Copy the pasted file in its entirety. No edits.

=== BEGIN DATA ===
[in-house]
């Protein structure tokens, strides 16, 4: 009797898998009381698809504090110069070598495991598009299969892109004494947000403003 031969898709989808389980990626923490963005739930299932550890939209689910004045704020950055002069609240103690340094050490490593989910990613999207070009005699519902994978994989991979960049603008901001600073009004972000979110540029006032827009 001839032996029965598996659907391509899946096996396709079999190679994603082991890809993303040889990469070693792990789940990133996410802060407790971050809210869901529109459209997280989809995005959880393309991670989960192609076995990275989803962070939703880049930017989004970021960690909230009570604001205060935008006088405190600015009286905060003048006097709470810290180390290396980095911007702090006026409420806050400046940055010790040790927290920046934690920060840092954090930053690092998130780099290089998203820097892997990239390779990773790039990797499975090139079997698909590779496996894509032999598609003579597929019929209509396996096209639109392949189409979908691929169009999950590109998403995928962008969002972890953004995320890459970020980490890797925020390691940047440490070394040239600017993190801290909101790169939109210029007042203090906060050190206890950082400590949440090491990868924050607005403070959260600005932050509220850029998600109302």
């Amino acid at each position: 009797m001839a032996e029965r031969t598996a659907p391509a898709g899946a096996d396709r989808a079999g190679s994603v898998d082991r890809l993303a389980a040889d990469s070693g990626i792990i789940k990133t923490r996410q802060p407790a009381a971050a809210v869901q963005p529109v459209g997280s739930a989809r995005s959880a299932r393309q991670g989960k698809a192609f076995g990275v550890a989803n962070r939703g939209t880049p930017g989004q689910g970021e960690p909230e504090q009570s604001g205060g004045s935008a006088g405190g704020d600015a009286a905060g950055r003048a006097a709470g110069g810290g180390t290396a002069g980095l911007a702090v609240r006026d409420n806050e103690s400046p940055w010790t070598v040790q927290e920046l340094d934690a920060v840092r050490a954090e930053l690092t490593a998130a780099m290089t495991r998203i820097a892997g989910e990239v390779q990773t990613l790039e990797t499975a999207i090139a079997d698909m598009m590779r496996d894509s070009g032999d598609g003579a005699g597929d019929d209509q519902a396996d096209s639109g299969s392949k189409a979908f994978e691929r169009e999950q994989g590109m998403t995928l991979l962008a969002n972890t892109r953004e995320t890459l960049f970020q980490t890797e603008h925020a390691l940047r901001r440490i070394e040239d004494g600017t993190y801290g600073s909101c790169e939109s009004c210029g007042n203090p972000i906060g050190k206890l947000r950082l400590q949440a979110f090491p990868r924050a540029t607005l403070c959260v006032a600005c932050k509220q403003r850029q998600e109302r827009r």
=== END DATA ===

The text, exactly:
[in-house]
């Protein structure tokens, strides 16, 4: 009797898998009381698809504090110069070598495991598009299969892109004494947000403003 031969898709989808389980990626923490963005739930299932550890939209689910004045704020950055002069609240103690340094050490490593989910990613999207070009005699519902994978994989991979960049603008901001600073009004972000979110540029006032827009 001839032996029965598996659907391509899946096996396709079999190679994603082991890809993303040889990469070693792990789940990133996410802060407790971050809210869901529109459209997280989809995005959880393309991670989960192609076995990275989803962070939703880049930017989004970021960690909230009570604001205060935008006088405190600015009286905060003048006097709470810290180390290396980095911007702090006026409420806050400046940055010790040790927290920046934690920060840092954090930053690092998130780099290089998203820097892997990239390779990773790039990797499975090139079997698909590779496996894509032999598609003579597929019929209509396996096209639109392949189409979908691929169009999950590109998403995928962008969002972890953004995320890459970020980490890797925020390691940047440490070394040239600017993190801290909101790169939109210029007042203090906060050190206890950082400590949440090491990868924050607005403070959260600005932050509220850029998600109302």
């Amino acid at each position: 009797m001839a032996e029965r031969t598996a659907p391509a898709g899946a096996d396709r989808a079999g190679s994603v898998d082991r890809l993303a389980a040889d990469s070693g990626i792990i789940k990133t923490r996410q802060p407790a009381a971050a809210v869901q963005p529109v459209g997280s739930a989809r995005s959880a299932r393309q991670g989960k698809a192609f076995g990275v550890a989803n962070r939703g939209t880049p930017g989004q689910g970021e960690p909230e504090q009570s604001g205060g004045s935008a006088g405190g704020d600015a009286a905060g950055r003048a006097a709470g110069g810290g180390t290396a002069g980095l911007a702090v609240r006026d409420n806050e103690s400046p940055w010790t070598v040790q927290e920046l340094d934690a920060v840092r050490a954090e930053l690092t490593a998130a780099m290089t495991r998203i820097a892997g989910e990239v390779q990773t990613l790039e990797t499975a999207i090139a079997d698909m598009m590779r496996d894509s070009g032999d598609g003579a005699g597929d019929d209509q519902a396996d096209s639109g299969s392949k189409a979908f994978e691929r169009e999950q994989g590109m998403t995928l991979l962008a969002n972890t892109r953004e995320t890459l960049f970020q980490t890797e603008h925020a390691l940047r901001r440490i070394e040239d004494g600017t993190y801290g600073s909101c790169e939109s009004c210029g007042n203090p972000i906060g050190k206890l947000r950082l400590q949440a979110f090491p990868r924050a540029t607005l403070c959260v006032a600005c932050k509220q403003r850029q998600e109302r827009r």